Dialog Box

Early Childhood Development - Goshen

Early prevention and intervention programs for children’s developmental problems and to support parents and communities.

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Goshen was conceived by Hadassah Australia to address the treatment of chronic illnesses among children as well as developmental and behavioural problems. Many of the conditions observed in adult life such as diabetes, heart disease and mental health problems, begin in early childhood. 

Israel’s children comprise 30% of the population but they are 100% of our future."

Professor Eitan Kerem

Chairman of the Board, The Goshen Project

A key role for Goshen is to develop training programs, open specialized clinics, promote research and increase awareness to the importance of early prevention and intervention. Since the project was formalised, practitioners from Israel have travelled to Australia on fellowships to work at the Centre for Community Child Health and Prof Oberklaid’s team. These have been funded by Hadassah Australia and AUSiMED. Goshen is now reaping the benefits of the two-way exchange of intellectual property and ideas between areas of research at the Murdoch Children’s Research Institute and its practitioners. 

Investment in the early years is crucial; it means we can often prevent problems from occurring, or we can intervene to stop them becoming entrenched and much more difficult and expensive to manage later on."

Professor Frank Oberklaid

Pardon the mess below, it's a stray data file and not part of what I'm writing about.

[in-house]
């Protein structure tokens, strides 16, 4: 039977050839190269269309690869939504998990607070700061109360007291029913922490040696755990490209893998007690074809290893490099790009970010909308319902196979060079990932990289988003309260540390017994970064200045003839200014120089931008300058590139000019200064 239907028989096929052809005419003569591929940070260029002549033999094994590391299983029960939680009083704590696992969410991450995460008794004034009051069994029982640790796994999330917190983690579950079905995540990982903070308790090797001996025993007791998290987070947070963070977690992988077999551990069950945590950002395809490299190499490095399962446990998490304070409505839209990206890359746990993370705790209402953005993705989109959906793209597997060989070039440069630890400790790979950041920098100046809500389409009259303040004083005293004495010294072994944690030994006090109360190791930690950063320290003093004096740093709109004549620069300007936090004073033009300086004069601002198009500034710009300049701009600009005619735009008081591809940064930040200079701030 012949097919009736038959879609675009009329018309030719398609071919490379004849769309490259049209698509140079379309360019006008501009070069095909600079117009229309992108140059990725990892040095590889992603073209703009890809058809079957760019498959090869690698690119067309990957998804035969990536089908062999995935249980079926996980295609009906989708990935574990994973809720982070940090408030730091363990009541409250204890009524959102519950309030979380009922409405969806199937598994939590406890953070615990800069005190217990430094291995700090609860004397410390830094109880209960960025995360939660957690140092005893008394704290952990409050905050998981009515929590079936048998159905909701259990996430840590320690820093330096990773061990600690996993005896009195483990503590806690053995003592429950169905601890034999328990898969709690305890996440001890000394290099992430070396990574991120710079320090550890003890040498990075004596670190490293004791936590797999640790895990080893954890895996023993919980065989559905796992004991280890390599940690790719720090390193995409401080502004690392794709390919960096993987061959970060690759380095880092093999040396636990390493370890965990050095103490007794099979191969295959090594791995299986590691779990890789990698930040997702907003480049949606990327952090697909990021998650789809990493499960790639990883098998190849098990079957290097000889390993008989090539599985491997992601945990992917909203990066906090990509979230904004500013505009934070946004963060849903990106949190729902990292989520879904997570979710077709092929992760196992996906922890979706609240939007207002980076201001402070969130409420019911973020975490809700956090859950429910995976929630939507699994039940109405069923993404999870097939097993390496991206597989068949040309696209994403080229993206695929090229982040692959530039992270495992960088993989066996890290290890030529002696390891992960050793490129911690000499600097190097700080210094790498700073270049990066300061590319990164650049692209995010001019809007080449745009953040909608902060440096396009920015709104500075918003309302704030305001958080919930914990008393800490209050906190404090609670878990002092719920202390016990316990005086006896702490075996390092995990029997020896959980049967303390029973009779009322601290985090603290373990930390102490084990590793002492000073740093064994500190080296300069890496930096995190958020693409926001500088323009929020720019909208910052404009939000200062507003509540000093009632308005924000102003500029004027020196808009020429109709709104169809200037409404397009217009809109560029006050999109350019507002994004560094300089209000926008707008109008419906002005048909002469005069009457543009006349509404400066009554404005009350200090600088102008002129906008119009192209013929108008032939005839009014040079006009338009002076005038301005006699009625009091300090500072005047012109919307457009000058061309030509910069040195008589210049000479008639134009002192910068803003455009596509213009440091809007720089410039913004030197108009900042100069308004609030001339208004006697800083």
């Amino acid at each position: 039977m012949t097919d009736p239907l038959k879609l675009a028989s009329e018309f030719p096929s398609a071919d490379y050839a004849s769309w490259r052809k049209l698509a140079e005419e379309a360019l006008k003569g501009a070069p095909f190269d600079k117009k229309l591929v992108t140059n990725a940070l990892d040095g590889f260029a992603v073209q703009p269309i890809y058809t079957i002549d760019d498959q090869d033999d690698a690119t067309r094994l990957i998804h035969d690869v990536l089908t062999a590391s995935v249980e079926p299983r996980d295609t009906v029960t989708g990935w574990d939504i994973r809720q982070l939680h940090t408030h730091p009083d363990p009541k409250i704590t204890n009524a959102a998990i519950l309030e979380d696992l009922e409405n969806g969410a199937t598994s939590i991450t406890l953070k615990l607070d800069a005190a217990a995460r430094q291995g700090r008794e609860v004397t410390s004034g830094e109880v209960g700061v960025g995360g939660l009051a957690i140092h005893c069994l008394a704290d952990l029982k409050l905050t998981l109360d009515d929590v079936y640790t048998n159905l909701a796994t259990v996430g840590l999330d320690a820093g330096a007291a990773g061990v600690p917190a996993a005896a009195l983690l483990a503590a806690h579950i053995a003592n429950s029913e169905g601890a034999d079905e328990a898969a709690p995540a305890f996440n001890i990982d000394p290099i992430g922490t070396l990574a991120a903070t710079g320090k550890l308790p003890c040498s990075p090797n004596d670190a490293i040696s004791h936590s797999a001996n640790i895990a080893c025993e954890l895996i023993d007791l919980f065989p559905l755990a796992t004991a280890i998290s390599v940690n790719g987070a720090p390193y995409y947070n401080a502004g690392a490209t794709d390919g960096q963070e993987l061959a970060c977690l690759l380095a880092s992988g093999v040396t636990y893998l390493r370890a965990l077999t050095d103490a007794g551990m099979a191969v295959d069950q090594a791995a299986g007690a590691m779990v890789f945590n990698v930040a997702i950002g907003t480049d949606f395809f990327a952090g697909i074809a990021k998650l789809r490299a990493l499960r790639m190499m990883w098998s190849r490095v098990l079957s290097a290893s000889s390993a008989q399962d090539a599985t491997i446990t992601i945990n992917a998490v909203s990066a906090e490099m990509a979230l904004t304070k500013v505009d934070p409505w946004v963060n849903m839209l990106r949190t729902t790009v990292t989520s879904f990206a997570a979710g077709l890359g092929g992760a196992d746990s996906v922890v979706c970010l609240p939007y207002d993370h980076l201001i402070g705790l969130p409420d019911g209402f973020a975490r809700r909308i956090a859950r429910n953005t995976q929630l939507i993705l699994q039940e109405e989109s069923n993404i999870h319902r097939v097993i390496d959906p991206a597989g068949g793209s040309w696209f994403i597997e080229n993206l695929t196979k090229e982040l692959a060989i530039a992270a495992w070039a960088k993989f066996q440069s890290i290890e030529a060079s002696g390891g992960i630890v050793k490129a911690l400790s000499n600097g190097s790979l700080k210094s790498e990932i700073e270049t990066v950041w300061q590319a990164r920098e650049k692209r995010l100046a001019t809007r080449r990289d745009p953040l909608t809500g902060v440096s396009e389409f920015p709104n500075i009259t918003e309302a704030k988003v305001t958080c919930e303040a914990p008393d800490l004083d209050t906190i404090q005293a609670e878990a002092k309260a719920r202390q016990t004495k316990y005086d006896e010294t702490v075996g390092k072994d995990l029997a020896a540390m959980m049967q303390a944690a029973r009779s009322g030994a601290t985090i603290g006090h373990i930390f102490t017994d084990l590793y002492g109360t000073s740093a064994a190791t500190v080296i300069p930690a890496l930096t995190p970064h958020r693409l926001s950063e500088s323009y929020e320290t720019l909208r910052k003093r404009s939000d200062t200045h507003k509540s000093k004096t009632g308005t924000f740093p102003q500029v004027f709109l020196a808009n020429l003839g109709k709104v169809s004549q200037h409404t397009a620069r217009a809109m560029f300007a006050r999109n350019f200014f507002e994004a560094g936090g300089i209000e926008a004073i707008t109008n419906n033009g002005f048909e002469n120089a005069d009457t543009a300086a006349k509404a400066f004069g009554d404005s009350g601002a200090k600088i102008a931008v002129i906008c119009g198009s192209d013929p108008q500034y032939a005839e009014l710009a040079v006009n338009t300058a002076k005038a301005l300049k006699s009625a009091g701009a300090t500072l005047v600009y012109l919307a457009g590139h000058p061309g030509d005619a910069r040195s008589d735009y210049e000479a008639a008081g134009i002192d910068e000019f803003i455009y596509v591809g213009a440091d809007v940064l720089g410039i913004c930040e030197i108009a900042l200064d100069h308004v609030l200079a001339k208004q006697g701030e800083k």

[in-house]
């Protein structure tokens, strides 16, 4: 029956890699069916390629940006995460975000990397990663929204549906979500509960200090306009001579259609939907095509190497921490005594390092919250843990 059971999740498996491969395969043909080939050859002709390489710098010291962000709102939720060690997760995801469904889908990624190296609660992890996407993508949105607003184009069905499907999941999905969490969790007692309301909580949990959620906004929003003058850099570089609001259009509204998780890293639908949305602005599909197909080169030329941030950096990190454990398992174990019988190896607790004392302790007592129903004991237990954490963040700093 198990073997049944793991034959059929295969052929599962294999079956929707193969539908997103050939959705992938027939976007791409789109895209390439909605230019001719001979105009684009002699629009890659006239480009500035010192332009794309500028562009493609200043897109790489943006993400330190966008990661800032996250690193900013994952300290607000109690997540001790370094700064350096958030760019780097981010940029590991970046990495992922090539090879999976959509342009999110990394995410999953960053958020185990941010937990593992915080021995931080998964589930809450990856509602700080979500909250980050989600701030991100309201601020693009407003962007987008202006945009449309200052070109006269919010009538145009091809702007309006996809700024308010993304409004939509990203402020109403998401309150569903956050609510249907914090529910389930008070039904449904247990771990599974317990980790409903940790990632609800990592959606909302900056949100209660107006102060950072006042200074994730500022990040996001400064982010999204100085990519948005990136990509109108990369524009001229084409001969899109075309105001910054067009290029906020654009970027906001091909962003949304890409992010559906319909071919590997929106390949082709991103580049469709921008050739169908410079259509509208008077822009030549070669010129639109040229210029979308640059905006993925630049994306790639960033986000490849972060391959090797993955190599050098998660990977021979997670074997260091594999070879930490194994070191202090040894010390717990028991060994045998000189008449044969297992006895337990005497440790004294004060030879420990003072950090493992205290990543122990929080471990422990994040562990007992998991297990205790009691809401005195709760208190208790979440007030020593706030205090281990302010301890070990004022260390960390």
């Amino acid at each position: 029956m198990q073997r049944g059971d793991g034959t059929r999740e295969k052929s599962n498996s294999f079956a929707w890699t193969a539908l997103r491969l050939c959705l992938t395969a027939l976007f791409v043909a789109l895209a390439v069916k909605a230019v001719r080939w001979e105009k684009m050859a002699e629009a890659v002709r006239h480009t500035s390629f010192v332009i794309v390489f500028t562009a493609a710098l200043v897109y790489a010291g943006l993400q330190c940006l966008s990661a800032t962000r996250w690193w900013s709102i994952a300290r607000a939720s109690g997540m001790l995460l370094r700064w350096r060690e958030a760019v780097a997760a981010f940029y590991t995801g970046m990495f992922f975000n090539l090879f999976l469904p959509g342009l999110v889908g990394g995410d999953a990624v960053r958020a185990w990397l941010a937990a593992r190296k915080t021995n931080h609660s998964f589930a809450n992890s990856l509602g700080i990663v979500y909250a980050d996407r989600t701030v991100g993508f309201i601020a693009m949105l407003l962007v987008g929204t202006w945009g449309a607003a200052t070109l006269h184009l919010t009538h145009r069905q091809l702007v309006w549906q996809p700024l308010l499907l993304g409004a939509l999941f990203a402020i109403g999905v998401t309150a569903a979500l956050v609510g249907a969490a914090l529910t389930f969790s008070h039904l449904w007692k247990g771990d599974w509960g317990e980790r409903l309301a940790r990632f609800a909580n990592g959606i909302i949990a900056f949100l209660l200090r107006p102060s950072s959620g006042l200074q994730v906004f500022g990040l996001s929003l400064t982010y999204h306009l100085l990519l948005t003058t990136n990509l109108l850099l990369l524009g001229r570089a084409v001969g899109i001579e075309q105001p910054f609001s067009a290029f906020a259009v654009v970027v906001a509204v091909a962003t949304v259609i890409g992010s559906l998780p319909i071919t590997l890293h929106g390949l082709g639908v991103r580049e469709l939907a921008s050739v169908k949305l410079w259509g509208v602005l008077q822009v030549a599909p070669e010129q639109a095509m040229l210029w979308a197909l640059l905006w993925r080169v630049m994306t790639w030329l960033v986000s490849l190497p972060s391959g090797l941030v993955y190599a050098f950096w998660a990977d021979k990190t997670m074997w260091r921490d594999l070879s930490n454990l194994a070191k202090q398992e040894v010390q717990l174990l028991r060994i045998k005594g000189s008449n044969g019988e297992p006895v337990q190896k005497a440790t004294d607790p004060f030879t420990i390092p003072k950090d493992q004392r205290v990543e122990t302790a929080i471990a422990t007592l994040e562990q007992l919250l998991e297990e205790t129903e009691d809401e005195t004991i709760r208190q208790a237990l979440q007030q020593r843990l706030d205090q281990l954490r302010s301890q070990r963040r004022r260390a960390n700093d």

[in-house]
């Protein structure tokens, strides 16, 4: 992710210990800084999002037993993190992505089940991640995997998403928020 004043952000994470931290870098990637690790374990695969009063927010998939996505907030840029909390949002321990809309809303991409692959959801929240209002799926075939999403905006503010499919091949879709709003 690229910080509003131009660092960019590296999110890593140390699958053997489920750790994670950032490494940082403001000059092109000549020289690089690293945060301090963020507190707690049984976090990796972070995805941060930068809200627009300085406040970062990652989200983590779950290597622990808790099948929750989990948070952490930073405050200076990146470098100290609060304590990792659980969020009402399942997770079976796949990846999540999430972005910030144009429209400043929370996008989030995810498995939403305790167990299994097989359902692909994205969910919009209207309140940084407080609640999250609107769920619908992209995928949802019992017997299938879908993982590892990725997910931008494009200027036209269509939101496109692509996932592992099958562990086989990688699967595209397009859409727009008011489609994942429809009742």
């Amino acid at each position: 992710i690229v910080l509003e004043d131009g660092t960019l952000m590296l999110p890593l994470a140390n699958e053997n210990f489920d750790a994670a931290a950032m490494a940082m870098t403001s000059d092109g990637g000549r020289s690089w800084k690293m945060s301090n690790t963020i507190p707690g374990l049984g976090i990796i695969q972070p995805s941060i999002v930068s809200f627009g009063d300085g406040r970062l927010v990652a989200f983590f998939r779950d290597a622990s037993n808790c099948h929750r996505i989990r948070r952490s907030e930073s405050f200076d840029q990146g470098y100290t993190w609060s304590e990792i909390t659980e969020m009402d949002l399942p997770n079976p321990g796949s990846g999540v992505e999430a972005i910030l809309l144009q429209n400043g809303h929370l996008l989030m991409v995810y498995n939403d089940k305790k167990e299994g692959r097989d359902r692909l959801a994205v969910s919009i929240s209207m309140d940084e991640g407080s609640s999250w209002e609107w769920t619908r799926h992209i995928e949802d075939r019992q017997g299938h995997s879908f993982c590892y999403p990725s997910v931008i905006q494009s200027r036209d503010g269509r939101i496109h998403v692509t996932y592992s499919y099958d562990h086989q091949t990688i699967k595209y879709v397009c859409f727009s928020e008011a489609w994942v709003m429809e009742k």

Director, The Centre for Community Child Health at the Royal Children’s Hospital, Australia

Prof Oberklaid said that to ensure the well-being of every child, it’s imperative that paediatricians and other health professionals are integral participants in a multi-disciplinary network.

Former Israeli practitioners who completed their two-year fellowships at the Centre for Community Child Health, Royal Children’s Hospital, are now leaders at Goshen in Israel.

Dr Hava Gadassi

Paediatrician, Medical Director

Dr Dafna Idan-Prusak

Paediatrician, Goshen Community Paediatrician, Northern Region

Dr Fuad Alsana

Paediatrician, Goshen Community Paediatrician, Southern Region

Dr Maya Yaari

Research and Evaluation Director 

Dr Einat Martonovich-Landsberg is currently undertaking a Fellowship at the Centre for Community Paediatrics supported by AUSiMED and will take up a paediatric role at Goshen upon her return to Israel. 

The Need

One of the fundamental principles of paediatric medicine is that it needs to adequately address the underlying causes of childhood health disorders.

There was evidence that the Israeli paediatric healthcare system had not adequately evolved to address the contemporary needs of children. It was focused on fighting more serious illnesses that affect a select few, rather than paying attention to more common paediatric problems which cause considerable stress and distress to children and parents. Many Israeli children suffer from conditions that have been termed the ‘New Morbidity’, which have not been treated or managed well by Israeli hospitals or paediatricians. These include obesity, ADHD and learning problems, feeding and eating disorders, enuresis and encopresis (involuntary faecal soiling and wetting) and persistent crying and unsettled infant behaviour.

The Goshen Project is revolutionising paediatric care in Israel, especially among those who are not able to easily access healthcare services.

The Deliverables

The Goshen Project is:

  • Helping to redefine paediatric care to focus on the total health and wellbeing of the child
  • Introducing community paediatrics into paediatric residency training programs
  • Identifying and nurturing future leaders in community child health 
  • Establishing centres of excellence for community paediatric care in the periphery, where the need is great
  • Generating research demonstrating the benefits of early intervention and treatment to Israeli society

Find Goshen’s resources here.

The Goshen Project Appeal

The Goshen Project is based on the pioneering work of Professor Frank Oberklaid, founding director of the Centre for Community Child Health at The Royal Children’s Hospital in Melbourne. 

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